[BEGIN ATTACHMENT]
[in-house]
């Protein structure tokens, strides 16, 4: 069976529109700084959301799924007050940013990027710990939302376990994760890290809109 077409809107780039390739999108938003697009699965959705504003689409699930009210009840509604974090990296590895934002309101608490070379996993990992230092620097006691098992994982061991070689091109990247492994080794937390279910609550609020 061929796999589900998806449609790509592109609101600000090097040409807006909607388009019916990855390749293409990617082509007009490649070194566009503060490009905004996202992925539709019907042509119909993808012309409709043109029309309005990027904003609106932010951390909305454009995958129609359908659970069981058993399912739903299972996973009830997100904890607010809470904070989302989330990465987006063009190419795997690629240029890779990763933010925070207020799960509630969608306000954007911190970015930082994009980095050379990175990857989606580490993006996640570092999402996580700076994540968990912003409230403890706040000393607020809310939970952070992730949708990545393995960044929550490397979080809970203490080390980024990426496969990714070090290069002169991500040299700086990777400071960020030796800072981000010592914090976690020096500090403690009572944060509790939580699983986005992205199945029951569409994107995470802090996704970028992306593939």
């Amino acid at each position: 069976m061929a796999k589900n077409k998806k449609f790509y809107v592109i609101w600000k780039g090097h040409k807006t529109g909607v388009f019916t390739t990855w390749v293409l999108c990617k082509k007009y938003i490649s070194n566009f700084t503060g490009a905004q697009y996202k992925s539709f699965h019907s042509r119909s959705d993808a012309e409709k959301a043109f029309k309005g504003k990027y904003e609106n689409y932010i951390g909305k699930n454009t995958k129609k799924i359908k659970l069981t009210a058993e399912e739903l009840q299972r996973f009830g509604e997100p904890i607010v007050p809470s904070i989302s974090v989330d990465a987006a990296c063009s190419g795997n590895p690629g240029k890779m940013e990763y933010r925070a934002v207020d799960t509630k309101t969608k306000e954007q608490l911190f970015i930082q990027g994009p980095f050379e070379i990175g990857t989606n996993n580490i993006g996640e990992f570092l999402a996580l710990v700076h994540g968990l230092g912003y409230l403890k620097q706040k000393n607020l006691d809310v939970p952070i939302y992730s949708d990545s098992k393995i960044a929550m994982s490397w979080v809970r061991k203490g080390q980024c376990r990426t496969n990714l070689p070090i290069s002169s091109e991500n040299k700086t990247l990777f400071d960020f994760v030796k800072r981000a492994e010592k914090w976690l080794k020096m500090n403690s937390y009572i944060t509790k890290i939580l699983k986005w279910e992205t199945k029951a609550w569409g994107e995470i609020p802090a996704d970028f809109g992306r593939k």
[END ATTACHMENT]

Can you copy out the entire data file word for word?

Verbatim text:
[in-house]
């Protein structure tokens, strides 16, 4: 069976529109700084959301799924007050940013990027710990939302376990994760890290809109 077409809107780039390739999108938003697009699965959705504003689409699930009210009840509604974090990296590895934002309101608490070379996993990992230092620097006691098992994982061991070689091109990247492994080794937390279910609550609020 061929796999589900998806449609790509592109609101600000090097040409807006909607388009019916990855390749293409990617082509007009490649070194566009503060490009905004996202992925539709019907042509119909993808012309409709043109029309309005990027904003609106932010951390909305454009995958129609359908659970069981058993399912739903299972996973009830997100904890607010809470904070989302989330990465987006063009190419795997690629240029890779990763933010925070207020799960509630969608306000954007911190970015930082994009980095050379990175990857989606580490993006996640570092999402996580700076994540968990912003409230403890706040000393607020809310939970952070992730949708990545393995960044929550490397979080809970203490080390980024990426496969990714070090290069002169991500040299700086990777400071960020030796800072981000010592914090976690020096500090403690009572944060509790939580699983986005992205199945029951569409994107995470802090996704970028992306593939």
């Amino acid at each position: 069976m061929a796999k589900n077409k998806k449609f790509y809107v592109i609101w600000k780039g090097h040409k807006t529109g909607v388009f019916t390739t990855w390749v293409l999108c990617k082509k007009y938003i490649s070194n566009f700084t503060g490009a905004q697009y996202k992925s539709f699965h019907s042509r119909s959705d993808a012309e409709k959301a043109f029309k309005g504003k990027y904003e609106n689409y932010i951390g909305k699930n454009t995958k129609k799924i359908k659970l069981t009210a058993e399912e739903l009840q299972r996973f009830g509604e997100p904890i607010v007050p809470s904070i989302s974090v989330d990465a987006a990296c063009s190419g795997n590895p690629g240029k890779m940013e990763y933010r925070a934002v207020d799960t509630k309101t969608k306000e954007q608490l911190f970015i930082q990027g994009p980095f050379e070379i990175g990857t989606n996993n580490i993006g996640e990992f570092l999402a996580l710990v700076h994540g968990l230092g912003y409230l403890k620097q706040k000393n607020l006691d809310v939970p952070i939302y992730s949708d990545s098992k393995i960044a929550m994982s490397w979080v809970r061991k203490g080390q980024c376990r990426t496969n990714l070689p070090i290069s002169s091109e991500n040299k700086t990247l990777f400071d960020f994760v030796k800072r981000a492994e010592k914090w976690l080794k020096m500090n403690s937390y009572i944060t509790k890290i939580l699983k986005w279910e992205t199945k029951a609550w569409g994107e995470i609020p802090a996704d970028f809109g992306r593939k």